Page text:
Degenerative disc disease can cause back pain and numbness in the legs and arms, depending on where in the spine it occurs. However, degenerative disc disease does not cause functional limitations in an individual’s ability to work or perform daily tasks and activities.
Can you get a disability for a bulging disc?
A bulging disc is a common spine condition due to injury or wear and tear over time. The gel-like center of the disc can herniate, or bulge, through a crack in the outer layer and put pressure on nearby nerves. This can cause pain, numbness, or weakness in the affected area.
Disc herniation is often treated with conservative measures such as rest, ice, and over-the-counter pain medication. If these do not provide relief, your doctor may recommend physical therapy or injections. In some cases, surgery may be necessary to relieve the pressure on the nerves.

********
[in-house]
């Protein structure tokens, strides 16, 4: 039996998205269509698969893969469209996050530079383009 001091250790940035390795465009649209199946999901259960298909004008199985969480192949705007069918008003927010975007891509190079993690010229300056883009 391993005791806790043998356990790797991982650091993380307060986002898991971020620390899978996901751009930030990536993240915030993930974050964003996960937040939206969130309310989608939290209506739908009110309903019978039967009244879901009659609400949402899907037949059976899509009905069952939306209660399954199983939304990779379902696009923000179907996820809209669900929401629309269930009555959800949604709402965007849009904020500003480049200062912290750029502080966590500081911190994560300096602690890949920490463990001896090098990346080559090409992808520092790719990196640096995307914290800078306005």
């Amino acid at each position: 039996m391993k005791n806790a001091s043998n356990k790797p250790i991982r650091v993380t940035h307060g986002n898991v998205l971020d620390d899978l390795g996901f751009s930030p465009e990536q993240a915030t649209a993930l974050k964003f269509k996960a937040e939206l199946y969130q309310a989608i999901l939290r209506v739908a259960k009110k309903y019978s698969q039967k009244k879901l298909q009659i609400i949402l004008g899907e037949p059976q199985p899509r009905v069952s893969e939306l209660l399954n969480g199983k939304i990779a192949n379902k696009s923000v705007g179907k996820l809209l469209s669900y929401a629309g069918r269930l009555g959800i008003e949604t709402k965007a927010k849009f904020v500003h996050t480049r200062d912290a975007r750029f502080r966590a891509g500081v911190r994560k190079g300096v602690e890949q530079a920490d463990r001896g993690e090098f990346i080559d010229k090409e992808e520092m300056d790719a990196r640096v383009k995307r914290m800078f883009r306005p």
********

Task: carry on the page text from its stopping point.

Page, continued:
If your bulging disc is causing severe pain or other disabling symptoms, you may be able to get disability benefits from the Social Security Administration (SSA). Herniated discs are mentioned under listing 1.04 of the SSA Blue Book.
To qualify for benefits, you must meet the SSA’s definition of disabled. This means that you must be unable to work due to your condition and that your situation is likely to continue for an year or more, or else is fatal.
To prove your disability, you will need medical evidence from your doctor or other health care professionals documenting the extent of your condition. The SSA will also consider your age, education, past work experience, and any other physical or mental impairments you may have in deciding on your claim.
Can You Get A Disability For Chronic Back Pain?